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Toolkit for reading and interacting with ENDF-6 formatted files


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Continuous Integration


Toolkit for reading and interacting with ENDF-6 formatted files. This toolkit provides a full C++ library along with python bindings.

Release and development versions

For the latest version of ENDFtk and an overview of the latest changes, please see the Release Notes or the release page.

The latest release version of ENDFtk can always be found at the head of the main branch of this repository and every release is associated to a release tag. New versions are released on a regular basis (we aim to provide updates at least every three months). The latest development version of ENDFtk containing the latest updates and changes can be found in at the head of the develop branch. This development version should be used with caution.

ENDFtk in python

Installing ENDFtk for python

First of all, a user should clone the ENDFtk repository and build the python bindings:

git clone
cd ENDFtk
mkdir build
cd build
cmake -DCMAKE_BUILD_TYPE=Release ../
make -j8

The compilation will produce a number of dynamic libraries linked to the python libraries on the user's computer (these will be named something like < component > with < component > the name of the component). The names of these dynamic libraries will also indicate which version of the python libraries they are linked against. This is important since you will need to use the associated python version along with them.

ENDFtk in python requires python 3.x so you will need to have at least one python 3.x installed. When multiple python versions are installed, it may be beneficial to include -DPYTHON_EXECUTABLE=$(which python3) in the cmake configuration step so that the default python3 version will be picked.

In order to use the ENDFtk python package, the user should make sure that the library is within the python path. This can be done in multiple ways. You can set that up by adding the ENDFtk build path to the python path $PYTHONPATH environmental variable on your machine, or by using the following in your python code:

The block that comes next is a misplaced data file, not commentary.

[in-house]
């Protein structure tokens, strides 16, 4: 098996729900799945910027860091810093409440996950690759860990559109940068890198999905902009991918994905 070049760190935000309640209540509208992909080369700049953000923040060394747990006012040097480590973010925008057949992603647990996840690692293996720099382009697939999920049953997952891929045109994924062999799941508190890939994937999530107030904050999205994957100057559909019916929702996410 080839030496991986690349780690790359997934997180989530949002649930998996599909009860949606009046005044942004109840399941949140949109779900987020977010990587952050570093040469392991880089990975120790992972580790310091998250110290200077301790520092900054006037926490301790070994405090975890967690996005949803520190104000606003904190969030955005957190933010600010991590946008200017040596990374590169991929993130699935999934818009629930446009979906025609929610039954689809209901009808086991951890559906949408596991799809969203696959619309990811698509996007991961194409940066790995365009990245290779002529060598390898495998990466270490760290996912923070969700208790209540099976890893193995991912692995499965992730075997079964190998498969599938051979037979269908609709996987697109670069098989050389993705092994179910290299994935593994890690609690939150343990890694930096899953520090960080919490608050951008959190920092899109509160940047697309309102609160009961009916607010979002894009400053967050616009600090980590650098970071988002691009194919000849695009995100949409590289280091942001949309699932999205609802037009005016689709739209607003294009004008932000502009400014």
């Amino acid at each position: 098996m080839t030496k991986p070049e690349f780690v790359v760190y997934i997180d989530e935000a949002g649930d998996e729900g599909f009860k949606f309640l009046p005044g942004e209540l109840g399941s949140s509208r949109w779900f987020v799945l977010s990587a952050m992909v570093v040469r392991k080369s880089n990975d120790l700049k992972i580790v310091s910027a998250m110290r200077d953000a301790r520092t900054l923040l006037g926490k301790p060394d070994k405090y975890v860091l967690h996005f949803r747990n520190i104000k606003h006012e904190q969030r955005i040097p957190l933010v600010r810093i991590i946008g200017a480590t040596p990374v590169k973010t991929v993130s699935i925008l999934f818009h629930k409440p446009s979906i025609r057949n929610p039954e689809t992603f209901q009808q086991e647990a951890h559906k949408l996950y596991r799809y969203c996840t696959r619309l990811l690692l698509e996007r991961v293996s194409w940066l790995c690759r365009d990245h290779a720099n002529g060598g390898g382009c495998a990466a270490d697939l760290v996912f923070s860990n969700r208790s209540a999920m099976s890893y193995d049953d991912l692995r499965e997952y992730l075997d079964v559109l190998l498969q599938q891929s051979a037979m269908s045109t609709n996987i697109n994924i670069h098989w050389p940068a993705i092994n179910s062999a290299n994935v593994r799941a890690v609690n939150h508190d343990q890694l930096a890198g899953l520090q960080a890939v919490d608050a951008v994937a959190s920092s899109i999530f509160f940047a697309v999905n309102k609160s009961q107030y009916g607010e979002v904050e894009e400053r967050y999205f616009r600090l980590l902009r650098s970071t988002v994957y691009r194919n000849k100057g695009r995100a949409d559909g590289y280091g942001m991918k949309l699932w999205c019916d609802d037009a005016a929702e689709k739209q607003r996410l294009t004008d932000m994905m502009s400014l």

import sys
sys.path.append( < ENDFtk-build-path > )

where < ENDFtk-build-path > is the path to the ENDFtk python dynamic library.

When running python in the build directory directly, none of these steps are required.


c++: Permission denied

On MacOS, an error may occur when using make -j8 telling the user that there is no permission to execute the compiler (the error message will contain the full path to the compiler executable). This error is related to an issue with the MacOS system default make installation not allowing parallel compilation (the -j8 part of the make command). Executing make without a parallel option will function, but the user should consider installing a different version of make (e.g. using homebrew) to get around this.

CMake doesn’t detect the right Python version

Taken from the pybind11 FAQ.

The CMake-based build system will try to automatically detect the installed version of Python and link against that. When this fails, or when there are multiple versions of Python and it finds the wrong one, delete CMakeCache.txt and then add -DPYTHON_EXECUTABLE=$(which python) to your CMake configure line. (Replace $(which python) with a path to python if your prefer.)

A version of python 3.x is preferred.

ImportError cannot import name

This error sometimes comes up when running the cmake command. This appears to be related to an incomplete/corrupted python installation. It can be rectified by installing the distutils package for the python version that is being used. On a linux system, the following command should install the distutils package:

sudo apt install python3-distutils
ImportError `GLIBCXX_3.4.30' not found